Additionally, the extremely low intrinsic carrier concentration of ni = 1.8x10^-22 cm^-3 of GaN enables low generation/recombination rates and thus low leakage currents in a thick drift region. Theoretically, a vertical GaN device designed with a 100 µm thick n-type drift layer will operate with greater than 15kV breakdown. Nevertheless, the technology to produce a high-voltage GaN device structure is currently unavailable. The primary limitation is the extremely low-growth rate of current GaN epitaxy systems (e.g., metal-organic chemical vapor deposition (MOCVD)). The secondary but related limitation is the controlled n-type doping < 2x10^15 cm^-3 needed to enable high breakdown voltage. Controllable p-type doping of GaN is needed for the p-well region and junction termination region of vertical GaN power switches.

The growth of a thick (100um), low-doped GaN drift region has proven challenging with current reactor designs. Current literature on GaN epitaxy reports carbon-free halide or hydride-based epitaxy with growth rates on the order of a hundred µm/hour but with high levels of oxygen and silicon impurities; or chlorine-free metal-organic based deposition with a growth rate of a few µm/hour, which reasonably excludes the growth of thick drift layers [Refs 1, 2]. A key issue for GaN epitaxy is achieving a high growth rate while maintaining high epitaxial quality, purity, and surface morphology. A reactor technology is needed to address the specific reaction kinetics of the GaN at the gas/solid (substrate) interface as well as to minimize undesirable gas-phase nucleation that depletes the reactant supply and creates deleterious particulates. Atmospheric or greater pressure reactors enable high partial pressures of ammonia or nitrogen containing precursor. Additionally, the reactor design must enable controlled low-level (<2x10^15 cm^-3) n-type doping in this high-growth rate regime without compensating impurities. In situ measurement tools can facilitate the growth of high quality GaN.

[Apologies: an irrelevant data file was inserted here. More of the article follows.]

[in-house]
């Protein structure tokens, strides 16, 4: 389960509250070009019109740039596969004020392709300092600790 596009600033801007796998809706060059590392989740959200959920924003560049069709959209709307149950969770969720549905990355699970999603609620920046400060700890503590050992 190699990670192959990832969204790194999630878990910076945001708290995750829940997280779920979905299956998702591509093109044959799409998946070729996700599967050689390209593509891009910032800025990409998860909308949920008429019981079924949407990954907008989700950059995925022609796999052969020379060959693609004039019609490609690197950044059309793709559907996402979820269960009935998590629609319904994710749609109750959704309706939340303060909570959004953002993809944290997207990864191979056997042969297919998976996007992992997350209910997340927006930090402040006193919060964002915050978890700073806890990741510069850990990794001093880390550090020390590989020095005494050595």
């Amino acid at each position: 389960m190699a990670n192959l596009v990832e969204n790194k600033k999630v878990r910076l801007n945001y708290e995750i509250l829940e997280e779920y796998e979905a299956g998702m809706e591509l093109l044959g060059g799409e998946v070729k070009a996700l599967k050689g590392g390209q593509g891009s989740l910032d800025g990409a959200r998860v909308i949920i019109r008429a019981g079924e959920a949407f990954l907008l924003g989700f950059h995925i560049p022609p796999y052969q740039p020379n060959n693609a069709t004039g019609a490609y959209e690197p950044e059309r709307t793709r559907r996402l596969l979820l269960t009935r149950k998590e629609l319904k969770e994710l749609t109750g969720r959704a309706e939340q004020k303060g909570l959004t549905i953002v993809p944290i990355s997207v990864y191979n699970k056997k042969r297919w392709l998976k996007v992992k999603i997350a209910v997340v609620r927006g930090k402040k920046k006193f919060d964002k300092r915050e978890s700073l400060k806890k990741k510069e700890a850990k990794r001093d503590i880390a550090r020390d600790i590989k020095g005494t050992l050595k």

An optimal, high-voltage, power-electronic device also necessitates a reactor design able to controllably deposit GaN at high n- and p- doping levels (>1x10^19 cm^-3). Avoiding residual impurities from p-type doping in GaN deposition systems is difficult, which, given the sticking coefficient of magnesium, the most common p-type dopant. The literature on the memory effects of p-type dopants on successive growths of n-type GaN is mixed, which again may suggest that proper design of the reaction chamber is necessary to account for the specific kinetics of deposition chamber.

Additionally, the ability to form heterostructures of GaN with AlGaN and AlN enables more sophisticated vertical power device structure such as a vertical insulated gate AlGaN/GaN heterojunction field-effect transistor [Ref 3]. In order to achieve high quality AlN films, it is advantageous to deposit films above 1250 °C [Ref 4].

Proposed growth system should meet the following thresholds:
Deliverable Design Characteristics Value
Controllable deposition with low-concentration (<2x10^15 cm^-3) n-type GaN layers without compensating (intentional or unintentional) dopants (such a carbon)
n-type GaN (<2x10^15 cm^-3)  with continuous growth rates above 10 µm/hr in Phase I and above 20 µm/hr in Phase II
nm-scale thickness uniformity at sub-nm RMS roughness levels
Smooth surfaces (<100 nm RMS) over large length scales (500 um2)
High-concentration (>1x10^19 cm^-3) n-type, thin (< 50 nm) device layers